“I had no idea when I applied to the Faculty of Land and Food Systems that I would be getting such a fantastic and personalized education,” said Rebecca Taves.
Taves was part of the Applied Biology program’s first graduating class in May. She entered the Program as a mature student in 2007, after working for several years as a reference assistant at Calgary Public Library.
“I decided I wanted to go back to school and I was looking for a program that married my interest in food with my interest in agriculture,” she said.
Taves is particularly drawn to agriculture extension for farmers in the developing world and the Applied Biology Program’s Food and Environment stream matched her career goals.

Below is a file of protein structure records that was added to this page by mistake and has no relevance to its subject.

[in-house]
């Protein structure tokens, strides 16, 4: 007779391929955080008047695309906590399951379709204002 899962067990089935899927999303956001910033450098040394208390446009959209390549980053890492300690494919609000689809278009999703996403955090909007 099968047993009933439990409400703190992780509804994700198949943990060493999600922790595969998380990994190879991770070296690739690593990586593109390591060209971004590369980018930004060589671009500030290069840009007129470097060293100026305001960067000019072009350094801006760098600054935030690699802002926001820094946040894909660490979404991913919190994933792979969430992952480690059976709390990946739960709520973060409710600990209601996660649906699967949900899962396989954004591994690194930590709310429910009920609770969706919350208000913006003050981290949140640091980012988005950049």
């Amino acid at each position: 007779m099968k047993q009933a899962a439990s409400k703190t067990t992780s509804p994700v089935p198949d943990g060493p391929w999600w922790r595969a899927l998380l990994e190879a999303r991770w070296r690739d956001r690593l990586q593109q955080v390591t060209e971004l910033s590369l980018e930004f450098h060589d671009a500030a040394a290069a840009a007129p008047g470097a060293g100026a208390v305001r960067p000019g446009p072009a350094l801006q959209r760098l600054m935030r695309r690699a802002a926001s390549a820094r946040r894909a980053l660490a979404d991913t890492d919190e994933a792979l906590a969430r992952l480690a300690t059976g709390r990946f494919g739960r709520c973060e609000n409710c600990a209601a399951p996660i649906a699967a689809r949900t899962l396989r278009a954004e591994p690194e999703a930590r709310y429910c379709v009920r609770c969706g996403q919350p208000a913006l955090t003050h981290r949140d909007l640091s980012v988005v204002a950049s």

“The Program allowed me to design my studies to fit my personal needs and desires,” she said. “It was very suited to me and to what I wanted to achieve.”
In her last semester, Taves spent six weeks in Lombok, Indonesia where she interned for Sustainable Trade and Consulting, helping the company develop a monitoring plan for a renewable biomass fuel-switch project.
Under the Kyoto Protocol’s Clean Development Mechanism, industry in first world countries can offset their carbon outputs by encouraging sustainable development, such as the use of clean fuels, in a developing country. Clean fuels can be costly, however, especially for impoverished farmers. For that reason, many Indonesian farmers use cheaper, unsustainable alternatives like coal or harvested wood.
“Carbon credits allow farmers to be compensated for the price difference in fuel and encourages them to use a more sustainable fuel source,” added Taves.
Now working in Ottawa for Statistics Canada on the Agriculture Census, Taves is busy learning Bahasa, Indonesia’s official language, in hopes of returning to the country one day.
“My time in Indonesia was incredible and eye opening,” she said. “I’ve definitely got the bug to go back there.”